The science behind it


 In an article titled “Heart and Head” by Paul Erickson, I found out how exercising not only builds muscle strength, increases stamina, and makes us fit, but also how exercise effects the brain. Erickson discusses how by exercising, the brain receives more blood and oxygen and it can re-build cells faster. This makes things like mood, memory, and mental agility even better. This article goes deep into the science behind the correlation between exercise and better mental health, and even better grades and focus for students. This source gives some science behind the concept I am highlighting that “fitness freaks” (or rather people who exercise a lot and eat extremely healthy) are naturally optimistic and happy.


Although, it is possible that you can have too much of a good thing. This fascinating article I discovered really gets into the difference between someone who enjoys exercising every day and someone who is obsessed to the point of hurting themselves. “Can You Exercise Too Much” by Massage Magazine goes into how fitness can become an addiction and then things like eating disorders and injuries come into play. It speaks of people who are perfectionists fall into risk of developing an eating disorder or becoming addicted to exercise because they feel an obsessive need to be perfect. This article contrasts the idea of “fitness freaks” being naturally optimistic. There is always a dark side to everything and sometimes wonderful activities can be turned into dark obsessions. Anorexia and exercising to the point of breaking a part of your body are not good things and unfortunately, in this fitness community we see it all the time. From the body builder using steroids to the girl who only ate an apple all day. When fitness becomes a dark obsession, there is usually a deeper underlying problem.




Fitness freaks are viewed in a few different ways in popular culture. There are the extremely positive, happy, inspirational ones; as well as the over-doing it, unhealthy, obsessive ones. Overall, being a fitness freak is supposed to be a good thing. This community of people who host their platform largely online are trying to get everyone to try something fitness related. Whether it is meal planning to eat healthier, going on walks every day, or going all out and getting a gym membership. The greatest thing about fitness is that it means something different to everyone. To the woman who worships crossfit to the man who goes on one weekly run, they are both into fitness.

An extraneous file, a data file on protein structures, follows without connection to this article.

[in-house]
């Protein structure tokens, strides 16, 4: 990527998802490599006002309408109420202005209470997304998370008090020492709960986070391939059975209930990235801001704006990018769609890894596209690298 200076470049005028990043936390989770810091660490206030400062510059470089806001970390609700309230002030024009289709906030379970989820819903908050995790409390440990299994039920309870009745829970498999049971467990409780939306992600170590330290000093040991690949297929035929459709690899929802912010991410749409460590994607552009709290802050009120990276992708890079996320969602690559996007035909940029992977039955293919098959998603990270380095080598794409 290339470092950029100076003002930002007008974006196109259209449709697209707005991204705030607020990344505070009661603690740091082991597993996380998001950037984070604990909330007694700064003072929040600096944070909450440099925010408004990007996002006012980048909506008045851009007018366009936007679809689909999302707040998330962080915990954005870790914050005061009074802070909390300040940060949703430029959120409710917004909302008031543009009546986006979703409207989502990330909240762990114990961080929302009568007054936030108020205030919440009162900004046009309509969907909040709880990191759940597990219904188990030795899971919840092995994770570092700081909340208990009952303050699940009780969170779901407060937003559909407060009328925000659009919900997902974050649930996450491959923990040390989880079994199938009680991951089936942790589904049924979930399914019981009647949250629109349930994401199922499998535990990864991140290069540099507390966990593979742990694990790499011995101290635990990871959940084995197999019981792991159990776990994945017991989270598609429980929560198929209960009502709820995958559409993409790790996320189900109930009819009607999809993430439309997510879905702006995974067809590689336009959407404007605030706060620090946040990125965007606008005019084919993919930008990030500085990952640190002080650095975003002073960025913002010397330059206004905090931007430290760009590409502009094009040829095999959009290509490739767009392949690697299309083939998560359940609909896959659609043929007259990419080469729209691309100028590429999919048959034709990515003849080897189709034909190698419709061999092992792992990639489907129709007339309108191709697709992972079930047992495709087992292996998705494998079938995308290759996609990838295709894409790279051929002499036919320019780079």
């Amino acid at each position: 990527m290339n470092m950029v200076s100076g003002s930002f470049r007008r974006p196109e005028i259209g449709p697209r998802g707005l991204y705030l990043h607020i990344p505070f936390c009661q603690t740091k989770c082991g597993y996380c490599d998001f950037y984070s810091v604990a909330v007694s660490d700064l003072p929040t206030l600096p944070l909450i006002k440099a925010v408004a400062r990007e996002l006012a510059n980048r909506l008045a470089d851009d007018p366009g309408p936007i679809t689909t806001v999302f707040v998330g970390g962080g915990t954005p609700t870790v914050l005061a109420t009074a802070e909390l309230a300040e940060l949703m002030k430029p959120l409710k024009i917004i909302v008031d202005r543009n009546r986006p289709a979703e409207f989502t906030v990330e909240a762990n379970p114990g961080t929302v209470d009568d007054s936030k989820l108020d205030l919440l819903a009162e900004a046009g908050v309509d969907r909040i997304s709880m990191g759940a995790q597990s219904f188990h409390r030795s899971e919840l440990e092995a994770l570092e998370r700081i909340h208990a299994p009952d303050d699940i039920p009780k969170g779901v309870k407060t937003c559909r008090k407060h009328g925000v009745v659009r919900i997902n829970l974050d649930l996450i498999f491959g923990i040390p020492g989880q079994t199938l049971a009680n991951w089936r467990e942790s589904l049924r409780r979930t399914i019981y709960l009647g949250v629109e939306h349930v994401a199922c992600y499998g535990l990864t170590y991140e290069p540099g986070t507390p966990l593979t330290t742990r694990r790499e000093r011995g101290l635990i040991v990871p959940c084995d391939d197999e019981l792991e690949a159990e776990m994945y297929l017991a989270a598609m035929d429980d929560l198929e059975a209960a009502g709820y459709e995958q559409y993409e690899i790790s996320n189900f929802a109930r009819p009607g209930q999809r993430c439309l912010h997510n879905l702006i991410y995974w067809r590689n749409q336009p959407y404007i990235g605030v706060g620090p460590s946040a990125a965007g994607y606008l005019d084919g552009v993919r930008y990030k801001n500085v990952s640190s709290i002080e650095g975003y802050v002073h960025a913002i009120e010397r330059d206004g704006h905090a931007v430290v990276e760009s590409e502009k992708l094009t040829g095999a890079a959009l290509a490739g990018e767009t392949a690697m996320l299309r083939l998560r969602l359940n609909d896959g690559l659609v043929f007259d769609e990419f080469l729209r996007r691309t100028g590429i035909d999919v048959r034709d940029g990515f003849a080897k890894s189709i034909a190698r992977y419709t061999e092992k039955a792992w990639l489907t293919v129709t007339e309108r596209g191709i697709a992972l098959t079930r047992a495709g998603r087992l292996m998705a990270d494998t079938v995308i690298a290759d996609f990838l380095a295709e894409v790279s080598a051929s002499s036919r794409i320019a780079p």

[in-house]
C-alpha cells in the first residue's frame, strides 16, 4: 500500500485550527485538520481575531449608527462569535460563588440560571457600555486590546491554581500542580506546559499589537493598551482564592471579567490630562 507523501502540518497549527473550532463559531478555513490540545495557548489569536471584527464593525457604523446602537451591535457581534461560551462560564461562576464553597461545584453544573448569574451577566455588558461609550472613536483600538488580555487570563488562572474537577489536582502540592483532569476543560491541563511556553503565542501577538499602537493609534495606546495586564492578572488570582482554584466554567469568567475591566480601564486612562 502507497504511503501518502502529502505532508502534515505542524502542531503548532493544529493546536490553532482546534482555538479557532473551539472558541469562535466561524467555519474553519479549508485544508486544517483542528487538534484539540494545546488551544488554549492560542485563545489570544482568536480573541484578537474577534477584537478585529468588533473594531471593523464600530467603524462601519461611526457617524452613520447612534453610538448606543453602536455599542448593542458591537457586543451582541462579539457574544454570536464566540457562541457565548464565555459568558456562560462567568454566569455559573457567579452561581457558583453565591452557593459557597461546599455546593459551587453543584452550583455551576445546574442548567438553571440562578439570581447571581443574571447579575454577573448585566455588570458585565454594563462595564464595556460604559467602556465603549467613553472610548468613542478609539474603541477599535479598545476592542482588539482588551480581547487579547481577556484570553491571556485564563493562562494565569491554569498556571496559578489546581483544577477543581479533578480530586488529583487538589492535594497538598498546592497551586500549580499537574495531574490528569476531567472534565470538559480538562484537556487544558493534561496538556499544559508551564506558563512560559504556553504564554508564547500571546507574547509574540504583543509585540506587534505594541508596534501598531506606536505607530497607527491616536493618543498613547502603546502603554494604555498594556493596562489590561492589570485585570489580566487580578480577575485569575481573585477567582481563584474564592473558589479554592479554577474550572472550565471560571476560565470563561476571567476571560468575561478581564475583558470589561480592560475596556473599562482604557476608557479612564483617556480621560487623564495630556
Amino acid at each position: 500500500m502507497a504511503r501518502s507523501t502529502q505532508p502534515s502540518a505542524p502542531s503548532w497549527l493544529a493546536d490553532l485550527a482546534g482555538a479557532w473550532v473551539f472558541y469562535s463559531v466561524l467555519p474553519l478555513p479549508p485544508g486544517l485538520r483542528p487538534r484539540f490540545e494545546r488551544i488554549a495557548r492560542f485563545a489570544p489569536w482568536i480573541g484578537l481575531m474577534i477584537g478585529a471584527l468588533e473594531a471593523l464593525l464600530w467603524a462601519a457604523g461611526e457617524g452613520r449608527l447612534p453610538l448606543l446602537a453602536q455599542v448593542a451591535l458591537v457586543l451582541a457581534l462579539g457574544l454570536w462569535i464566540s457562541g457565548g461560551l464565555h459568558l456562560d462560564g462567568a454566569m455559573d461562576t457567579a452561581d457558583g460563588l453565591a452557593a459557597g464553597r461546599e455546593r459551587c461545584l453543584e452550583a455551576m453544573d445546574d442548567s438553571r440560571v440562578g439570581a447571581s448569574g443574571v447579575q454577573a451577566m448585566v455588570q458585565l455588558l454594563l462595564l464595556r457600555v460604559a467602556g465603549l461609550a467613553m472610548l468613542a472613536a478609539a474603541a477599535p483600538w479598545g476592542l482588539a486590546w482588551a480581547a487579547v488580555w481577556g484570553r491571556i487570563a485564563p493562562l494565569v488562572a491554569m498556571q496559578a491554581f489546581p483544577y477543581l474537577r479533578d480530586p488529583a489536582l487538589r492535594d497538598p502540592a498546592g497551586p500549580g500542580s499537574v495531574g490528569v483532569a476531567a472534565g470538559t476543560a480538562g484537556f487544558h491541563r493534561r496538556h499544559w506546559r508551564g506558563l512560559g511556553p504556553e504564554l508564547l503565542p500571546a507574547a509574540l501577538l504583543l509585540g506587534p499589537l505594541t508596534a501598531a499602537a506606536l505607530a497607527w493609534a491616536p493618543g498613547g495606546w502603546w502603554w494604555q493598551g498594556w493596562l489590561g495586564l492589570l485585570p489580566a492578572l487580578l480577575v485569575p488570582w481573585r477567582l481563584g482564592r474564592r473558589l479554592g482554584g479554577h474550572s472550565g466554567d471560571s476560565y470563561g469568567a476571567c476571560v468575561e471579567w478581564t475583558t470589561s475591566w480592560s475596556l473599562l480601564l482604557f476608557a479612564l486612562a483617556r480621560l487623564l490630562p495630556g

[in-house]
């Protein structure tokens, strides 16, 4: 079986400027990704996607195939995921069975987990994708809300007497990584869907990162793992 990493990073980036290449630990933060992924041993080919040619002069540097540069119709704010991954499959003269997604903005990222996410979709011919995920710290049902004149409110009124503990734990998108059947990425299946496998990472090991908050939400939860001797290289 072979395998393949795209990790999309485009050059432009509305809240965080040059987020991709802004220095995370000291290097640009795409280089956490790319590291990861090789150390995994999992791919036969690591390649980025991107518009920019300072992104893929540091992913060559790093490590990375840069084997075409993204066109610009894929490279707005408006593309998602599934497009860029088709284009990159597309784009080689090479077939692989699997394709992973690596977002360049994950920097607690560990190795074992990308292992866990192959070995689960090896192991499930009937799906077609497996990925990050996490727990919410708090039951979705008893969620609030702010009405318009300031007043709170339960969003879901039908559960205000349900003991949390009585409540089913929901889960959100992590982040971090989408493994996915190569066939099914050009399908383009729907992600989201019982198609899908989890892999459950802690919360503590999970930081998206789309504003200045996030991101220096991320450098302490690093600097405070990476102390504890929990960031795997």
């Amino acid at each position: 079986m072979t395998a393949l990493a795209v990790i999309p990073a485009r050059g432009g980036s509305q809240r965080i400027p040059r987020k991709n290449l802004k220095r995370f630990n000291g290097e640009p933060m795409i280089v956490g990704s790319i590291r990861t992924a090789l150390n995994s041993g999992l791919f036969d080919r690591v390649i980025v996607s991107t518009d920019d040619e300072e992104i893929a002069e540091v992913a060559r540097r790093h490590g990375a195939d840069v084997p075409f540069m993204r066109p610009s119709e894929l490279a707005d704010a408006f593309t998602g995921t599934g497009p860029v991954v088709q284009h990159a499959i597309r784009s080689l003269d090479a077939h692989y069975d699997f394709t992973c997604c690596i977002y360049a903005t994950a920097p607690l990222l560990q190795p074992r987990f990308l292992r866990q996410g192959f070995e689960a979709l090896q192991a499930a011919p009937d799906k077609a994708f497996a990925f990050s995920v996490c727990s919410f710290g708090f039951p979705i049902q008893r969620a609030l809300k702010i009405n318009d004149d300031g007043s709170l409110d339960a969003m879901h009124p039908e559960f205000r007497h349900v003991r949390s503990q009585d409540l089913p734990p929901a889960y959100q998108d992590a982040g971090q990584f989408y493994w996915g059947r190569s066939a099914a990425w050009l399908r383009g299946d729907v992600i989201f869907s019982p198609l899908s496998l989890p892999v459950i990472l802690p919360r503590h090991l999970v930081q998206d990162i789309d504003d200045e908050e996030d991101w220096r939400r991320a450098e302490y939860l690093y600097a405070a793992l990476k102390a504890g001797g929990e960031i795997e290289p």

Learning moments


Over the course of this class I had many learning moments. I took this course because I wanted to learn more about how to evaluate the world around me. One of my favorite prompts was in week 6 when we discussed the news and how we interpret it. I gained so much knowledge from this course on more than just what I used to consider pop culture. I thought this course was going to be about television and actors but it gets so deep into everything from the psychology of advertisements to how to analyze the information we take in. This course proved to be extremely valuable in changing the way I consume information and how I look at the world.


Another fascinating learning moment was in week 5 when we analyzed our favorite movies to see if there were any characters that reflected our own personalities. I had never thought about this before and I was fascinated how many of my favorite movies showcased people who had similar qualities as I did, or qualities I desire to have. Overall, this course had been fantastic. The sense of community is awesome, the course itself is eye-opening, and if you really dig into the prompts and readings it will definitely change the way you think.






Works Cited

“Can you Exercise Too Much?.” Massage Magazine no. 135 (August 2007): 108-109. SPORTDiscus, EBSCOhost (accessed February 9, 2017)

“25 Inspiring Fitness Girls to Follow on Instagram” Fisher, Lauren Alexis. Harper’s Bazarr (December 13, 2016). (accessed February 18, 2017)

“Heart and Head.” Erickson, Paul. American School & University 88, no. 10 (June 2016): 30. SPORTDiscus, EBSCOhost (accessed February 9, 2017)

Parks and Recreation, Greg Daniels, Michael Schur, CBS, 2009-2015

Nike: Unlimited Pursuit, August 22, 2016,

All images were found on Google images.


One thought on “Fitness Freaks in Popular Culture

  1. Hi misharianna,

    Your post caught my attention as soon as I read the title “Fitness Freaks in Pop Culture”. Fitness has been something I’ve always been on and off with growing up. I remember when I first got an Instagram and I would literally only follow all these other fitness Instagram accounts to stay motivated. I feel like they do share a lot of body positivity and support when wanting to get fit, I mean many end up making a living out of it. I really like how you included that although many of these Instagram fitness accounts spread positivity and happiness that there are some who take it way too far, whether its with steroids or not eating. I think that this is something many people often struggle with when wanting that perfect body, so like the science behind it shows it can bring happiness and positivity but if gone to far it can affect one in a negative way. Great final essay!